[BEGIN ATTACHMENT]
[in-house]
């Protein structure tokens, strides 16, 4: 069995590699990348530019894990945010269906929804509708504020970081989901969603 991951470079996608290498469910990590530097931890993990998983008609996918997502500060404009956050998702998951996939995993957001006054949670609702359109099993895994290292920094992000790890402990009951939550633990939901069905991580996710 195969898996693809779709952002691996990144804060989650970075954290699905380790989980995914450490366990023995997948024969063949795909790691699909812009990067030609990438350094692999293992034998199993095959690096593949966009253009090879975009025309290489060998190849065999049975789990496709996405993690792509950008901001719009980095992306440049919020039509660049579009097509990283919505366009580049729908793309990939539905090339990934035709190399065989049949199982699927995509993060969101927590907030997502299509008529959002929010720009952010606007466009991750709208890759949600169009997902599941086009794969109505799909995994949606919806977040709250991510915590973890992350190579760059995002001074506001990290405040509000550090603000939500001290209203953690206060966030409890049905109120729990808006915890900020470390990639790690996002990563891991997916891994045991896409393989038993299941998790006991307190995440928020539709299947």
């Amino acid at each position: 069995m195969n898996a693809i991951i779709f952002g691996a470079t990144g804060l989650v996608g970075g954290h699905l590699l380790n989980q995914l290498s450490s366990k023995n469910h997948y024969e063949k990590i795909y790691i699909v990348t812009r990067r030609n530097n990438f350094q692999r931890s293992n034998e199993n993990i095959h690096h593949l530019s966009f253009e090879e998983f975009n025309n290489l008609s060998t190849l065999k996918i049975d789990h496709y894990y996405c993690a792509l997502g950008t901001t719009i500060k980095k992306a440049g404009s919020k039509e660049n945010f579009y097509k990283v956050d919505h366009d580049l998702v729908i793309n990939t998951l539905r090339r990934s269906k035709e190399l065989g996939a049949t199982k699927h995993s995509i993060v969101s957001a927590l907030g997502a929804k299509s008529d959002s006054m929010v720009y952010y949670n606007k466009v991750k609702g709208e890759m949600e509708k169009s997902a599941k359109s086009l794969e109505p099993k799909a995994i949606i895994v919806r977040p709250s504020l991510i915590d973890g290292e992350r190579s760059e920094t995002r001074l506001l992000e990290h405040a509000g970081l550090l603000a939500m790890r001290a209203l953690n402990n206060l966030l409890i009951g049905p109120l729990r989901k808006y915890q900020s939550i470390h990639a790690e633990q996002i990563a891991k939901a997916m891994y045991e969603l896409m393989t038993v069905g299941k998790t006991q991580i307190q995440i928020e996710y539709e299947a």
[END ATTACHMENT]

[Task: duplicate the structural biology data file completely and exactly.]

[in-house]
């Protein structure tokens, strides 16, 4: 069995590699990348530019894990945010269906929804509708504020970081989901969603 991951470079996608290498469910990590530097931890993990998983008609996918997502500060404009956050998702998951996939995993957001006054949670609702359109099993895994290292920094992000790890402990009951939550633990939901069905991580996710 195969898996693809779709952002691996990144804060989650970075954290699905380790989980995914450490366990023995997948024969063949795909790691699909812009990067030609990438350094692999293992034998199993095959690096593949966009253009090879975009025309290489060998190849065999049975789990496709996405993690792509950008901001719009980095992306440049919020039509660049579009097509990283919505366009580049729908793309990939539905090339990934035709190399065989049949199982699927995509993060969101927590907030997502299509008529959002929010720009952010606007466009991750709208890759949600169009997902599941086009794969109505799909995994949606919806977040709250991510915590973890992350190579760059995002001074506001990290405040509000550090603000939500001290209203953690206060966030409890049905109120729990808006915890900020470390990639790690996002990563891991997916891994045991896409393989038993299941998790006991307190995440928020539709299947």
């Amino acid at each position: 069995m195969n898996a693809i991951i779709f952002g691996a470079t990144g804060l989650v996608g970075g954290h699905l590699l380790n989980q995914l290498s450490s366990k023995n469910h997948y024969e063949k990590i795909y790691i699909v990348t812009r990067r030609n530097n990438f350094q692999r931890s293992n034998e199993n993990i095959h690096h593949l530019s966009f253009e090879e998983f975009n025309n290489l008609s060998t190849l065999k996918i049975d789990h496709y894990y996405c993690a792509l997502g950008t901001t719009i500060k980095k992306a440049g404009s919020k039509e660049n945010f579009y097509k990283v956050d919505h366009d580049l998702v729908i793309n990939t998951l539905r090339r990934s269906k035709e190399l065989g996939a049949t199982k699927h995993s995509i993060v969101s957001a927590l907030g997502a929804k299509s008529d959002s006054m929010v720009y952010y949670n606007k466009v991750k609702g709208e890759m949600e509708k169009s997902a599941k359109s086009l794969e109505p099993k799909a995994i949606i895994v919806r977040p709250s504020l991510i915590d973890g290292e992350r190579s760059e920094t995002r001074l506001l992000e990290h405040a509000g970081l550090l603000a939500m790890r001290a209203l953690n402990n206060l966030l409890i009951g049905p109120l729990r989901k808006y915890q900020s939550i470390h990639a790690e633990q996002i990563a891991k939901a997916m891994y045991e969603l896409m393989t038993v069905g299941k998790t006991q991580i307190q995440i928020e996710y539709e299947a």